If this question was posted before, please let me know. I searched for "how does a bridge rectifier work" and did not find an answer.

The part that I especially find confusing is when I have the four diodes in such a way and how each reacts to the incoming AC.

  • \$\begingroup\$ See here. \$\endgroup\$ – Shamtam Feb 17 '15 at 3:10

A simple bridge rectifier circuit is as shown :

enter image description here

During the positive half cycle, diodes D2 and D3 are forward biased and D1 and D4 are reverse biased. Hence the direction of flow of current is D2 -> Load Res -> D3.

During the negative half cycle, the diodes D4 and D1 are forward biased while D2 and D3 are reverse biased. Hence the direction of flow of current is D4 -> Load Res -> D1.

An important point is that the direction of current is the same ie from right end to left end through the resistor, and hence the polarity of voltage obtained does not change.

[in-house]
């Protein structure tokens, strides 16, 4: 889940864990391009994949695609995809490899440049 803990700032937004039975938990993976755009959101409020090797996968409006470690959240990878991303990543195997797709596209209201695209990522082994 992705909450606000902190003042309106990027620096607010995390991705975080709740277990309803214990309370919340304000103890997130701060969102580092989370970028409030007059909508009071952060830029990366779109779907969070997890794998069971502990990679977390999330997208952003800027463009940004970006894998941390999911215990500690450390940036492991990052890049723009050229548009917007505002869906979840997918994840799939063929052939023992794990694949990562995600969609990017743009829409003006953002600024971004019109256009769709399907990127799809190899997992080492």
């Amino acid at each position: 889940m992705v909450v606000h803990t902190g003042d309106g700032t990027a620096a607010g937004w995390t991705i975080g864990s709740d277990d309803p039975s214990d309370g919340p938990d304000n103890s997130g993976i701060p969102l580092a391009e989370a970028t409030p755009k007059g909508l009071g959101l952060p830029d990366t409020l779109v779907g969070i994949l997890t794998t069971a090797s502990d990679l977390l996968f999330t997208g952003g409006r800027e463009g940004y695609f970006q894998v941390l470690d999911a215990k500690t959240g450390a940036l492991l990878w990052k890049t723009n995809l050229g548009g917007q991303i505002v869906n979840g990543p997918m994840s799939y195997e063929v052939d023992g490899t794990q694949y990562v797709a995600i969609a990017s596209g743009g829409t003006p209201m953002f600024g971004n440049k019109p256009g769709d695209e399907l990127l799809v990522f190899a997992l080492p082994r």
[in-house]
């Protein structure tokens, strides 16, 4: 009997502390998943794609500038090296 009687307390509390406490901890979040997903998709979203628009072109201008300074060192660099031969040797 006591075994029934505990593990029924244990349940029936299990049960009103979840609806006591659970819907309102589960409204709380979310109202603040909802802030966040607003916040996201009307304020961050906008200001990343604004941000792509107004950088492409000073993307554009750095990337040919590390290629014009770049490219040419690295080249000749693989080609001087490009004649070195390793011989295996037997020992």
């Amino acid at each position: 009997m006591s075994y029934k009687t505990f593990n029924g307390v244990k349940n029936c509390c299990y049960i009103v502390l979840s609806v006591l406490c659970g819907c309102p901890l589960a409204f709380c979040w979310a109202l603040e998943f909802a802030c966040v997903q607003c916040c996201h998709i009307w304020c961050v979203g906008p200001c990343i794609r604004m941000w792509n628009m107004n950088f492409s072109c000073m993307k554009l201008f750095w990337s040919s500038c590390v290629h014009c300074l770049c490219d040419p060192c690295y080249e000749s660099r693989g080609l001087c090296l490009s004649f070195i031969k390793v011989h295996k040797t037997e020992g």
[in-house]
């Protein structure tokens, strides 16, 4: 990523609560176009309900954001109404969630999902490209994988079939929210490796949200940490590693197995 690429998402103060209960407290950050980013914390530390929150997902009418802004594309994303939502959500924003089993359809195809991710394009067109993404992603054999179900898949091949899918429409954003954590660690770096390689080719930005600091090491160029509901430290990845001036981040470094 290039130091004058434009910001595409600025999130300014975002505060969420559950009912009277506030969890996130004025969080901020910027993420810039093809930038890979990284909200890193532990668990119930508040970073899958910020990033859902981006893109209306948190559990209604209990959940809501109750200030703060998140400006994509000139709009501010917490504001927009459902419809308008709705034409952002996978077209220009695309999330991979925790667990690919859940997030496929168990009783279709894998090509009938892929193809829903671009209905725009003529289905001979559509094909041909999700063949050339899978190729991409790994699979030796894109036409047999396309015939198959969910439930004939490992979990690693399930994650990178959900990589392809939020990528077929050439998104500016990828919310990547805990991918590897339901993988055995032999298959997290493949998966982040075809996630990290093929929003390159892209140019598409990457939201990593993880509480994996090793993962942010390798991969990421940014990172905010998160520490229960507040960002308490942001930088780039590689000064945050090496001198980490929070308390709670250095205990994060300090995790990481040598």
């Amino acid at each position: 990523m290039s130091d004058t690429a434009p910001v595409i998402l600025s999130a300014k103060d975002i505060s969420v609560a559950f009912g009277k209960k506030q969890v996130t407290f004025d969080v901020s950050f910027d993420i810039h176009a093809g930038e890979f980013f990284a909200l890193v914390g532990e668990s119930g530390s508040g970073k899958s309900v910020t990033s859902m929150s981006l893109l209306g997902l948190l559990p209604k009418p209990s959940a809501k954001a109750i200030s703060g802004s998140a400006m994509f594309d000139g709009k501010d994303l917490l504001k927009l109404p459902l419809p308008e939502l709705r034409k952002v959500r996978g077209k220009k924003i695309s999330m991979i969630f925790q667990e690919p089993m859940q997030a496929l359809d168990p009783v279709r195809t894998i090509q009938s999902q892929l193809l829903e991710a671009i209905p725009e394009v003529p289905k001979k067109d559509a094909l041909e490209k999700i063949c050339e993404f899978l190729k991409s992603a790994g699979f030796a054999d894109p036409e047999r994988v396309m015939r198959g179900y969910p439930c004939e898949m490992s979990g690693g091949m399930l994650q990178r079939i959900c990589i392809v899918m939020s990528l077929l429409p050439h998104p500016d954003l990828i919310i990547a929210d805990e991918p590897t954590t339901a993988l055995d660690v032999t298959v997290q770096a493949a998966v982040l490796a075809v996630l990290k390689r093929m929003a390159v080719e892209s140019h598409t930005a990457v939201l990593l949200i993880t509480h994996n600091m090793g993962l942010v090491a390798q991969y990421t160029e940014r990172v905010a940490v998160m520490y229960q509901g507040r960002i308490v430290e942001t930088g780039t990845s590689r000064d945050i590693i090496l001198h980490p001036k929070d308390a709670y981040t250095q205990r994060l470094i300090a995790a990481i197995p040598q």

You can find additional details here :


  • \$\begingroup\$ Yes. I now get it. Thanks and my bad about double posting. \$\endgroup\$ – gp443 Feb 17 '15 at 3:17

This is not only an ordinary circuit idea; this is a general topology idea (for example, in this way a one-way street in your city can be realized). Think of the four diodes as switches that commutate the current through the load so that to make it unidirectional. If you replace the ordinary diodes with LEDs, you can see in an attractive way how this circuit works. See for example how my students conducted this LED experiment in the laboratory.

Full-wave diode bridge visualized

  • \$\begingroup\$ Nice. What was tripping me up was I couldn't visualize how the voltage was flowing, especially the AC. But your example is actually even more visually illustrating (I'm the kind of person that needs a picture to understand.) \$\endgroup\$ – gp443 Feb 17 '15 at 12:14
  • \$\begingroup\$ Then visit my site of circuit-fantasia.com where electrical quantities are visualized, animated and even sounded (see, for example, the movie about op-amp inverting summer). BTW the current is what flows; the voltage is the "pressure" that makes the current flow. \$\endgroup\$ – Circuit fantasist Feb 17 '15 at 15:40

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